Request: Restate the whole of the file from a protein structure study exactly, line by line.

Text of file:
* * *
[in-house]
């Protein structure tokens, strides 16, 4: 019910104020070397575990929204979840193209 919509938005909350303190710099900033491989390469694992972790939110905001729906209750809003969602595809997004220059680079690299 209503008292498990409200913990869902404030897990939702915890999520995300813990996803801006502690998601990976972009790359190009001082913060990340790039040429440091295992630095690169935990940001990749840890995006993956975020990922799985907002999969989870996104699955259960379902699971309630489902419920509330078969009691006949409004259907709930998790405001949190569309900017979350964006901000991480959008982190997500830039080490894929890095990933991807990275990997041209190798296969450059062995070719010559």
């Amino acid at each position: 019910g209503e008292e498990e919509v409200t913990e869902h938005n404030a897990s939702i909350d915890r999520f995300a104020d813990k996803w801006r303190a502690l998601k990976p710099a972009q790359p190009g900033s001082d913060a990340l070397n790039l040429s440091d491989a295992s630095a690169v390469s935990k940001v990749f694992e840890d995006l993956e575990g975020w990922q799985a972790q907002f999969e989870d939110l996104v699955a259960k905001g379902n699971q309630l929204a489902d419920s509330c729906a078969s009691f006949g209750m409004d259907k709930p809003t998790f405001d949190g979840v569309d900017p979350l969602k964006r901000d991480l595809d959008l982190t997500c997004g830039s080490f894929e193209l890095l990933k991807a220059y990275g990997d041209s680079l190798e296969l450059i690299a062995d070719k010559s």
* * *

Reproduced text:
[in-house]
């Protein structure tokens, strides 16, 4: 019910104020070397575990929204979840193209 919509938005909350303190710099900033491989390469694992972790939110905001729906209750809003969602595809997004220059680079690299 209503008292498990409200913990869902404030897990939702915890999520995300813990996803801006502690998601990976972009790359190009001082913060990340790039040429440091295992630095690169935990940001990749840890995006993956975020990922799985907002999969989870996104699955259960379902699971309630489902419920509330078969009691006949409004259907709930998790405001949190569309900017979350964006901000991480959008982190997500830039080490894929890095990933991807990275990997041209190798296969450059062995070719010559």
């Amino acid at each position: 019910g209503e008292e498990e919509v409200t913990e869902h938005n404030a897990s939702i909350d915890r999520f995300a104020d813990k996803w801006r303190a502690l998601k990976p710099a972009q790359p190009g900033s001082d913060a990340l070397n790039l040429s440091d491989a295992s630095a690169v390469s935990k940001v990749f694992e840890d995006l993956e575990g975020w990922q799985a972790q907002f999969e989870d939110l996104v699955a259960k905001g379902n699971q309630l929204a489902d419920s509330c729906a078969s009691f006949g209750m409004d259907k709930p809003t998790f405001d949190g979840v569309d900017p979350l969602k964006r901000d991480l595809d959008l982190t997500c997004g830039s080490f894929e193209l890095l990933k991807a220059y990275g990997d041209s680079l190798e296969l450059i690299a062995d070719k010559s």